Texas family law presumes a man is the father of a child in certain circumstances, including when he is married to the child’s mother at the time of the birth or when he continuously resides with the child for the first two years of the child’s life and holds himself out to others as the child’s father. Tex. Fam. Code § 160.204. A Texas trial court must generally order genetic testing to determine parentage if one of the parties requests it, but that is not the case if there is a presumed father. Tex. Fam. Code § 160.502. When there is a presumed father, the court may deny the request for genetic testing if the conduct of the requesting party estops them from denying parentage and it would be inequitable to disprove the presumed father’s parentage. In deciding whether to deny a request for genetic testing, the court must consider the child’s best interests, including certain enumerated factors. Tex. Fam. Code § 160.608
A man recently challenged a court’s order for genetic testing and subsequent adjudication that he was not the child’s father. The child was born while the appellant was in a relationship with the child’s mother. According to the appeals court’s opinion, the appellant was aware he was not the child’s biological father but agreed to be listed as the father on the birth certificate. The appellant and the mother broke up, but the appellant continued to see the child nearly every day. The mother subsequently denied him access to the child after they were unable to reach a child-support agreement.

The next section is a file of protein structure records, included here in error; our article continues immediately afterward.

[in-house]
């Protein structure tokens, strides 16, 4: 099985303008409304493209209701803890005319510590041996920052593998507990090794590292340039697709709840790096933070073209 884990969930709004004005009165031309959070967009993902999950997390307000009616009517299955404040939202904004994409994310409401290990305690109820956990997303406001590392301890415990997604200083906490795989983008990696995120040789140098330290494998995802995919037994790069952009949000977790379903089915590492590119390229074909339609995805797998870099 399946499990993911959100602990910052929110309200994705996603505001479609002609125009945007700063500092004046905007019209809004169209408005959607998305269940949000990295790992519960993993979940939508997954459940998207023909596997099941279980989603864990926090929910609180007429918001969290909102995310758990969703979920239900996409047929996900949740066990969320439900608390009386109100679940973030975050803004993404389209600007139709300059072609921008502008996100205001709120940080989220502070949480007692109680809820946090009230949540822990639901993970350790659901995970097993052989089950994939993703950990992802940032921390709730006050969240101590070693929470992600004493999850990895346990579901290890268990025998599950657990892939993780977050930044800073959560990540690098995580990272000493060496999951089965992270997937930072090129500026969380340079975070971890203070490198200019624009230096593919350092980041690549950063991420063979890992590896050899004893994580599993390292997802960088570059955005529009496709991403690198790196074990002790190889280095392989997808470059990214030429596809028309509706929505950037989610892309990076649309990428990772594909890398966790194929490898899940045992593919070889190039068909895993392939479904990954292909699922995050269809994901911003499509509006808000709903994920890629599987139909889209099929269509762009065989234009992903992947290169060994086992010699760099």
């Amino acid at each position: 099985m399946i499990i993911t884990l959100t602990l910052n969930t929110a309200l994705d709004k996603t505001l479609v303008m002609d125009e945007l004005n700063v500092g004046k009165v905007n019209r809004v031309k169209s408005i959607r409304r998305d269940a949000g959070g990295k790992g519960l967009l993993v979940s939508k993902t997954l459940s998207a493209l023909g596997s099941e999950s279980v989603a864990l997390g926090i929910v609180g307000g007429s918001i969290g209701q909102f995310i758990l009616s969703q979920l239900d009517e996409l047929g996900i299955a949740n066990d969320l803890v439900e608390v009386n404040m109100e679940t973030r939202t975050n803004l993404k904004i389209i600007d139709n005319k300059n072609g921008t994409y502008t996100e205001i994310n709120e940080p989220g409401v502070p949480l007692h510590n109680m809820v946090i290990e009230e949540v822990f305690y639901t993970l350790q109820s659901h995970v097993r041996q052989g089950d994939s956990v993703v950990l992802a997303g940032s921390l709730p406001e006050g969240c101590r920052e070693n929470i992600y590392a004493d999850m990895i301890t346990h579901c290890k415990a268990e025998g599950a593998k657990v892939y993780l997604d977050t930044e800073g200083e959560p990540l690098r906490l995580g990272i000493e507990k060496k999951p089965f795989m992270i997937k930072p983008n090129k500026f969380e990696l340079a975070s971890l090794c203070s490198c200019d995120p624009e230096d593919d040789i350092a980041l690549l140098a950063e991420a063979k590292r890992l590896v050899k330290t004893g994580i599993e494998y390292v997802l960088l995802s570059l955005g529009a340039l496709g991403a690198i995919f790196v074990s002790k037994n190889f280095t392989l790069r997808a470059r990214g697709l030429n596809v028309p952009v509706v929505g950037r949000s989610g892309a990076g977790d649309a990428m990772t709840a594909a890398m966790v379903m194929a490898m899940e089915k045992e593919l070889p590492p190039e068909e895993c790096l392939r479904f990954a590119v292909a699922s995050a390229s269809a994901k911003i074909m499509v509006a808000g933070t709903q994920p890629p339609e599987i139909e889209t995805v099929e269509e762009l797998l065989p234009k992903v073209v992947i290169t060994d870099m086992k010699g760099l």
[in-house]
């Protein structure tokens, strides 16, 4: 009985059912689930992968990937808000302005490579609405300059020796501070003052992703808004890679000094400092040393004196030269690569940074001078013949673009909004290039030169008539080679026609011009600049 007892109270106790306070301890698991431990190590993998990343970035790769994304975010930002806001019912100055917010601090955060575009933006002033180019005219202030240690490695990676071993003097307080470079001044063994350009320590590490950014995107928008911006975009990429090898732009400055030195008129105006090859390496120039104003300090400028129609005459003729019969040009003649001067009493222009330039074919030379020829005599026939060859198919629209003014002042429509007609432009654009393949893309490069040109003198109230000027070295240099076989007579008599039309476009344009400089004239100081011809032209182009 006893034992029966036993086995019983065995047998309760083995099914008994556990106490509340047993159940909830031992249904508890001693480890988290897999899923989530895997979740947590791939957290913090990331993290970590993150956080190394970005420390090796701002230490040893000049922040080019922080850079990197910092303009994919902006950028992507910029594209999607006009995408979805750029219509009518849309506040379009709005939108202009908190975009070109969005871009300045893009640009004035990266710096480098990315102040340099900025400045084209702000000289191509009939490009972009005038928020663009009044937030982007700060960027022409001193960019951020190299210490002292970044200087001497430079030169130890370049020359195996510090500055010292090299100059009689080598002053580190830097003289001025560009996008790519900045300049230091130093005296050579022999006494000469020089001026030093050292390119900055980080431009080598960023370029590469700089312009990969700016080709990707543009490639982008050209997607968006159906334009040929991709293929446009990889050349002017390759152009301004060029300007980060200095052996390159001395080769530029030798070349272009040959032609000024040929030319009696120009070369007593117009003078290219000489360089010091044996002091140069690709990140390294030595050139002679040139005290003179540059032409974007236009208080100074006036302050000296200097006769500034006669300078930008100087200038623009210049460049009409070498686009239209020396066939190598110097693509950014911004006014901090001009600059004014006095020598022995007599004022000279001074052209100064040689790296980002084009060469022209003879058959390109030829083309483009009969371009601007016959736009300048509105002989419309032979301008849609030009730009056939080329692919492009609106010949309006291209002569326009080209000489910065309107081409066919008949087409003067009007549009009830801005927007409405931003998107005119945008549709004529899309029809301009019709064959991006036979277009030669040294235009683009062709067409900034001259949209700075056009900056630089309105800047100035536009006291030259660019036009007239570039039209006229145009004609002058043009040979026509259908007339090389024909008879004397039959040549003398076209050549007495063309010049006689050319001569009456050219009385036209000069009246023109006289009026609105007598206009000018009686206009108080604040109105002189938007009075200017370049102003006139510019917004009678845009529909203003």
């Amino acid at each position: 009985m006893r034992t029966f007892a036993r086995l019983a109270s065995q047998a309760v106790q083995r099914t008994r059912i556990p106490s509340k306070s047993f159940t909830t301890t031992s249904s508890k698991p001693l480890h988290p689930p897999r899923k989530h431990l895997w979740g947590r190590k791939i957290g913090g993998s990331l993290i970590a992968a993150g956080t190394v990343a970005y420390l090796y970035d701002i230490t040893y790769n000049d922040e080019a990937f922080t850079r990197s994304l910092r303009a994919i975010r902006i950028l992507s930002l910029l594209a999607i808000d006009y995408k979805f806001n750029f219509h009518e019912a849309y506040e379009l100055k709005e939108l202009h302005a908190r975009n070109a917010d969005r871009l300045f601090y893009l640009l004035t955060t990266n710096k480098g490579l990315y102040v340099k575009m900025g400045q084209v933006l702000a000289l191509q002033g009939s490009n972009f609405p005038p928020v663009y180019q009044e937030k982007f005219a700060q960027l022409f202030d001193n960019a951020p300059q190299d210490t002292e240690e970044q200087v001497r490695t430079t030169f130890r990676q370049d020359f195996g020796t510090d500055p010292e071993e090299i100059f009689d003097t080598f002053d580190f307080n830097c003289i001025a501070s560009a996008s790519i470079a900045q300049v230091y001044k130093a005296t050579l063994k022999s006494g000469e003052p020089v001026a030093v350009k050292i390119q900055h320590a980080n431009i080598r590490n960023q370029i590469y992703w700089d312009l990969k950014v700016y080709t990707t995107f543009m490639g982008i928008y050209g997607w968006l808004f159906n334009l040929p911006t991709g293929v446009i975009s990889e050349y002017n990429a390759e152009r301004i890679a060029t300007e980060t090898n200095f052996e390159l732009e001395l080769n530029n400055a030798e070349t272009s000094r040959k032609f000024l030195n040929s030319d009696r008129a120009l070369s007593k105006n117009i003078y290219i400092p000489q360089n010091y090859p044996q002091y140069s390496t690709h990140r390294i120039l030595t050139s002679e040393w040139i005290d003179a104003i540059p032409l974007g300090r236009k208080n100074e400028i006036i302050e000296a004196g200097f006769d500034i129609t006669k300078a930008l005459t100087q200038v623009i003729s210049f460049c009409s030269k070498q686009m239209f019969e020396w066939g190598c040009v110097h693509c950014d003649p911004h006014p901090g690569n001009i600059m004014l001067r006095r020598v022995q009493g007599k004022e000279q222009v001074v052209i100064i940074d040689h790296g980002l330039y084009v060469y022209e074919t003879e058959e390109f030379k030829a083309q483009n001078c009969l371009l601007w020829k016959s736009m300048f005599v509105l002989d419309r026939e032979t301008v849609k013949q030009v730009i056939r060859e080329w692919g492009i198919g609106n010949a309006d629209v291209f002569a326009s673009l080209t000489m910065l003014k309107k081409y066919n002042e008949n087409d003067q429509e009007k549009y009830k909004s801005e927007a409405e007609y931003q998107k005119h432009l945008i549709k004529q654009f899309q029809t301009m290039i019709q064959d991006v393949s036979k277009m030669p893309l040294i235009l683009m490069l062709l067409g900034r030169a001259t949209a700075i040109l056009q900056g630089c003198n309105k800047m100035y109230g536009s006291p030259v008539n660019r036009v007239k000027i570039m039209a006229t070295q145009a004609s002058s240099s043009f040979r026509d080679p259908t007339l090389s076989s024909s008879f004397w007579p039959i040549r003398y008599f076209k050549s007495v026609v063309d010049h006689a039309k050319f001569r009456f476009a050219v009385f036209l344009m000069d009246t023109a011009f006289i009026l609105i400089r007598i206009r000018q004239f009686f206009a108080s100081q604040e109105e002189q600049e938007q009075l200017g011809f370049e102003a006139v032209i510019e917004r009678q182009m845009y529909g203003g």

Man Petitions to Adjudicate Paternity
The appellant petitioned to be named a joint managing conservator of the child in 2016. The trial court ordered genetic testing. When the results showed the appellant was not the child’s biological father, the trial court adjudicated him not to be the child’s father. The appellant then appealed and asked the appeals court to name him joint managing conservator.